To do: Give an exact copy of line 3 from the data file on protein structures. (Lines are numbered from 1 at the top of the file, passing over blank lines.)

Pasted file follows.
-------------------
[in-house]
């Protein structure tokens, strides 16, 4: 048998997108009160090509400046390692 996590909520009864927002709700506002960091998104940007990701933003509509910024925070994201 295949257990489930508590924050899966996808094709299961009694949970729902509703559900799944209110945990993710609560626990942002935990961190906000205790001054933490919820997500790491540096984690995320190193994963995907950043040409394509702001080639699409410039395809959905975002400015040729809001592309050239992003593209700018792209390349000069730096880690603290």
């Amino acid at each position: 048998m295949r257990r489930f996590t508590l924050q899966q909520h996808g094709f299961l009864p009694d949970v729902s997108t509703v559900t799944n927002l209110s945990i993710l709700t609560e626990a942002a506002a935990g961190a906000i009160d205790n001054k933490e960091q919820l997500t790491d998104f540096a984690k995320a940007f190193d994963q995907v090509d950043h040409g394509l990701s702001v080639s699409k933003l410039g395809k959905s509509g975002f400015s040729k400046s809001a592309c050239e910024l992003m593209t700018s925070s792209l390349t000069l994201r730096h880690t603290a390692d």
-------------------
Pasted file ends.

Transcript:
């Amino acid at each position: 048998m295949r257990r489930f996590t508590l924050q899966q909520h996808g094709f299961l009864p009694d949970v729902s997108t509703v559900t799944n927002l209110s945990i993710l709700t609560e626990a942002a506002a935990g961190a906000i009160d205790n001054k933490e960091q919820l997500t790491d998104f540096a984690k995320a940007f190193d994963q995907v090509d950043h040409g394509l990701s702001v080639s699409k933003l410039g395809k959905s509509g975002f400015s040729k400046s809001a592309c050239e910024l992003m593209t700018s925070s792209l390349t000069l994201r730096h880690t603290a390692d």